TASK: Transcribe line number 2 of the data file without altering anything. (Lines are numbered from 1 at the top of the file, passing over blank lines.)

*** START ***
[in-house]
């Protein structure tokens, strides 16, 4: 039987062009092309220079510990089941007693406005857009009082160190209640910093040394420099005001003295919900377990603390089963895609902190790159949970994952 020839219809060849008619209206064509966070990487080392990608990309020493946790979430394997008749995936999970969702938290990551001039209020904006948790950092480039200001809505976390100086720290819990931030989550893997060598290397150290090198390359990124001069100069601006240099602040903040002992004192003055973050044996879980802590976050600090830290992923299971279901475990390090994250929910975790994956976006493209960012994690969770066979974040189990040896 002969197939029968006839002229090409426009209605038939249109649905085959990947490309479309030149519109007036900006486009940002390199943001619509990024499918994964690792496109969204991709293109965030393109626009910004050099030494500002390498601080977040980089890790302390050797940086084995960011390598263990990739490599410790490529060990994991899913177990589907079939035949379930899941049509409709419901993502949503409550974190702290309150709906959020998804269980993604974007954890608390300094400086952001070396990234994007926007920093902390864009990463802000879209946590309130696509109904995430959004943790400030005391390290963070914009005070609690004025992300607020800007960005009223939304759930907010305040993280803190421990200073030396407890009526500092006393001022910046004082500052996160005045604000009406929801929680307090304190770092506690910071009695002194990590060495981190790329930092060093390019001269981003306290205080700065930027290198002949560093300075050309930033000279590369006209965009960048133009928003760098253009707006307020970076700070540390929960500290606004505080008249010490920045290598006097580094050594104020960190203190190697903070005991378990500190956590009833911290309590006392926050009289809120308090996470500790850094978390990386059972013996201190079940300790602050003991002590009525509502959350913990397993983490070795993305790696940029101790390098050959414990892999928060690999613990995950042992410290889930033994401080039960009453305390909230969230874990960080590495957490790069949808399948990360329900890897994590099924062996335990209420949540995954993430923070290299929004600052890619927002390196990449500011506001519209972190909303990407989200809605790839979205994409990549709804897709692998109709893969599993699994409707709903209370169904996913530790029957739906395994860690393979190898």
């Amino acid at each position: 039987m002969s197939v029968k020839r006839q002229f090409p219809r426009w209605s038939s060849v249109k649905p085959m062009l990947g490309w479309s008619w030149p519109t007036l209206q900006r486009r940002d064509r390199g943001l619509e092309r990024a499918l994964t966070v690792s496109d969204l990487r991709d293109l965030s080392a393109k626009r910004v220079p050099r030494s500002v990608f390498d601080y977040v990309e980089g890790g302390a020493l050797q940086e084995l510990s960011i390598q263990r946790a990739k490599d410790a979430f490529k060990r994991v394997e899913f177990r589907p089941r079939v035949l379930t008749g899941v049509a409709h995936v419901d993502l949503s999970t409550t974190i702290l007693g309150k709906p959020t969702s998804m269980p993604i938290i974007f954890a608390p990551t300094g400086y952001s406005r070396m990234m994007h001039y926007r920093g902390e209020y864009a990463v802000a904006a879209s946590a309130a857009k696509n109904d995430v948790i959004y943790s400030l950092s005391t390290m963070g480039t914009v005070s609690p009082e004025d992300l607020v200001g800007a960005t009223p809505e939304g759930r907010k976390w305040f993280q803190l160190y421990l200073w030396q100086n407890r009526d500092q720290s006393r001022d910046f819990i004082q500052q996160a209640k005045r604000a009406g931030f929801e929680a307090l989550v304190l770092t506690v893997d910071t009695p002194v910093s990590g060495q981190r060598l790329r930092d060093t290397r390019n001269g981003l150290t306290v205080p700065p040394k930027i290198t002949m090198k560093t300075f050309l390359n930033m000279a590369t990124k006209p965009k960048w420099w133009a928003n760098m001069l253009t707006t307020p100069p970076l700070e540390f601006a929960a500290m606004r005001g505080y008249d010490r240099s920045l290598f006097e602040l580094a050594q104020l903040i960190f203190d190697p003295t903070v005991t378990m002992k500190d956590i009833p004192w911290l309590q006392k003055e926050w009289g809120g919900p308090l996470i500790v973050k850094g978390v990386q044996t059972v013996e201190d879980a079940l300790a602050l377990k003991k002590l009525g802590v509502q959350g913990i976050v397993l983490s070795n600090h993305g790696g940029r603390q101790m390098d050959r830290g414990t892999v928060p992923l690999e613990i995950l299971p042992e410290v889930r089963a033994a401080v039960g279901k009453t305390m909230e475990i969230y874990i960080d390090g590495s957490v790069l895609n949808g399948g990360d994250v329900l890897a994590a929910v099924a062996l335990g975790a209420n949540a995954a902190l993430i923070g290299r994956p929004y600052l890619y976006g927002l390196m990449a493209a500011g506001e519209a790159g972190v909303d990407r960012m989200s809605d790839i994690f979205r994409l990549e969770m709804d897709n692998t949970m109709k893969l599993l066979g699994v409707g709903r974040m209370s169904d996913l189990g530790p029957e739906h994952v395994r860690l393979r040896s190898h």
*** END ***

């Protein structure tokens, strides 16, 4: 039987062009092309220079510990089941007693406005857009009082160190209640910093040394420099005001003295919900377990603390089963895609902190790159949970994952 020839219809060849008619209206064509966070990487080392990608990309020493946790979430394997008749995936999970969702938290990551001039209020904006948790950092480039200001809505976390100086720290819990931030989550893997060598290397150290090198390359990124001069100069601006240099602040903040002992004192003055973050044996879980802590976050600090830290992923299971279901475990390090994250929910975790994956976006493209960012994690969770066979974040189990040896 002969197939029968006839002229090409426009209605038939249109649905085959990947490309479309030149519109007036900006486009940002390199943001619509990024499918994964690792496109969204991709293109965030393109626009910004050099030494500002390498601080977040980089890790302390050797940086084995960011390598263990990739490599410790490529060990994991899913177990589907079939035949379930899941049509409709419901993502949503409550974190702290309150709906959020998804269980993604974007954890608390300094400086952001070396990234994007926007920093902390864009990463802000879209946590309130696509109904995430959004943790400030005391390290963070914009005070609690004025992300607020800007960005009223939304759930907010305040993280803190421990200073030396407890009526500092006393001022910046004082500052996160005045604000009406929801929680307090304190770092506690910071009695002194990590060495981190790329930092060093390019001269981003306290205080700065930027290198002949560093300075050309930033000279590369006209965009960048133009928003760098253009707006307020970076700070540390929960500290606004505080008249010490920045290598006097580094050594104020960190203190190697903070005991378990500190956590009833911290309590006392926050009289809120308090996470500790850094978390990386059972013996201190079940300790602050003991002590009525509502959350913990397993983490070795993305790696940029101790390098050959414990892999928060690999613990995950042992410290889930033994401080039960009453305390909230969230874990960080590495957490790069949808399948990360329900890897994590099924062996335990209420949540995954993430923070290299929004600052890619927002390196990449500011506001519209972190909303990407989200809605790839979205994409990549709804897709692998109709893969599993699994409707709903209370169904996913530790029957739906395994860690393979190898």